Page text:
What was claimed
The Indigenous Voice to Parliament referendum is illegal because the legislation to enable it does not exist.
False. The enabling legislation passed through the House of Representatives on May 31 and was approved by the Senate on June 19, clearing the way for the referendum to take place this year.
By Renee Davidson
Opponents of the Indigenous Voice to Parliament are spreading a message on Facebook that alleges the upcoming referendum is illegal because there is no legislation that allows it to take place.
The message also claims that the proposed Indigenous Voice to Parliament is a “third chamber” of government.
Both claims are false.
The message, spread on several Facebook posts, refers to Section 128 of the Australian Constitution, which states that any proposed law to alter the constitution must be passed by an absolute majority in both houses of the Commonwealth Parliament before it is submitted to a referendum between two and six months after it has been passed.
Despite correctly identifying Section 128 as the relevant section, the message goes on to falsely claim that “There is no proposed " LAW " there is a feeble attempt at defrauding the AUSTRALIAN PEOPLE with TWO VAGUE CONCEPTS”.
“Don't be fooled by THIS TRAITOROUS ATTEMPT OF AN ILLEGAL REFERENDUM,” the message concludes.
Comments posted by Facebook users in response to the message suggest many believe the claim, with some labelling the Indigenous Voice as “treason” and others citing the referendum as a breach of the constitution.
But the referendum will be legitimate because the enabling legislation was passed earlier this year. The Constitution Alteration (Aboriginal and Torres Strait Islander Voice) 2023 bill, whose purpose is to amend the constitution, was introduced into parliament on March 30, 2023.
It passed through the House of Representatives on May 31, and gained approval from the Senate on June 19. This paved the way for the proposal to be put to Australian voters for approval in a referendum to be held before the end of this year.
At the Voice referendum, Australians will be asked to vote “yes” or “no” on a single question: “A Proposed Law: to alter the Constitution to recognise the First Peoples of Australia by establishing an Aboriginal and Torres Strait Islander Voice. Do you approve this proposed alteration?”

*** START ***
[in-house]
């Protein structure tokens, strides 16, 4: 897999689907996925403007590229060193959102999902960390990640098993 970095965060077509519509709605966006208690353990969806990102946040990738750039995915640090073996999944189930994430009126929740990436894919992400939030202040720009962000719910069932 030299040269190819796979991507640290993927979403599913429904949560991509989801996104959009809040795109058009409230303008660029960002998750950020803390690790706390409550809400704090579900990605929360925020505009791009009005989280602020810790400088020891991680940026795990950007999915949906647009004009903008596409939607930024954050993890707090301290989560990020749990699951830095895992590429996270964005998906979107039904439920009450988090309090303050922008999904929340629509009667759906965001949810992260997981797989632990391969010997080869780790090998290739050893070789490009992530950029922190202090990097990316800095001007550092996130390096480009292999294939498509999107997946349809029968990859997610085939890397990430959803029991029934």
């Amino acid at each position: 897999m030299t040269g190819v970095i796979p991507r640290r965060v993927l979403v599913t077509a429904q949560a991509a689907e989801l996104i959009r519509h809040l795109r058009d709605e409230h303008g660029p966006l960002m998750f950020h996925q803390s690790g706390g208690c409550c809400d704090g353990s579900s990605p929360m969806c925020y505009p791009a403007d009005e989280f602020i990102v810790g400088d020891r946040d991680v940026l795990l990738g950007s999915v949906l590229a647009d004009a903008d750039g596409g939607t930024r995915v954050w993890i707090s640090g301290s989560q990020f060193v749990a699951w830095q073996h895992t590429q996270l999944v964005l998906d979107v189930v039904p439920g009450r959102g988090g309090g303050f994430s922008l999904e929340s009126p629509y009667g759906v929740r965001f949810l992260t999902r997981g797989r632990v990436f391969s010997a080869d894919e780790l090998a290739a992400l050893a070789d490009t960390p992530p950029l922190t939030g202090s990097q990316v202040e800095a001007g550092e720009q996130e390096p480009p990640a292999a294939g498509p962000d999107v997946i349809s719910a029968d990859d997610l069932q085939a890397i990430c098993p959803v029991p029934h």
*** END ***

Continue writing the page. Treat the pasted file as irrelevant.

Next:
The proposed law to alter the constitution would recognise First Peoples of Australia by establishing an Aboriginal and Torres Strait Islander Voice to provide advice to the government on matters relating to Aboriginal and Torres Strait Islander peoples.
For a referendum to pass, a “double majority” is needed. This means not only do a majority of Australian voters need to support the proposed constitutional change, but a majority of states – four out of six – need to support the change also. Northern Territory and Australian Capital Territory votes count towards the national majority only.
No date has been set for the referendum but it is expected to be held between October and December this year.
Meanwhile, the claim that the proposed Indigenous Voice to Parliament would be a “third chamber” of government is also false.
RMIT FactLab fact checked this claim in September 2022 and found it to be false.
Five constitutional experts consulted by FactLab at the time unanimously rejected the claim, saying the Voice would not have the authority to legislate or act as a third chamber.
Anne Twomey, Professor of Constitutional Law at the University of Sydney, said that the Voice would not alter the composition of parliament.
“A ‘third chamber’ is intended to mean an additional body, the approval of which would be required to pass legislation, and which could exercise the same powers as the other Houses of Parliament,” she said.
“A Voice to Parliament would not be a third chamber because it would not be a part of parliament,” she said. “It could not initiate, debate, pass or defeat bills and would not have any of the powers or privileges of the existing houses.”
False. The legislation to establish the Indigenous Voice to Parliament referendum passed through the Commonwealth Parliament on June 19, enabling the referendum to take place before the end of the year. The claim that the proposed Voice would be a “third chamber” of government is also false. It would not have any of the powers of the two existing chambers of parliament, such as the power to legislate or to veto legislation, according to constitutional law experts.
Acknowledgement of Country
RMIT University acknowledges the people of the Woi wurrung and Boon wurrung language groups of the eastern Kulin Nation on whose unceded lands we conduct the business of the University. RMIT University respectfully acknowledges their Ancestors and Elders, past and present. RMIT also acknowledges the Traditional Custodians and their Ancestors of the lands and waters across Australia where we conduct our business - Artwork 'Luwaytini' by Mark Cleaver, Palawa.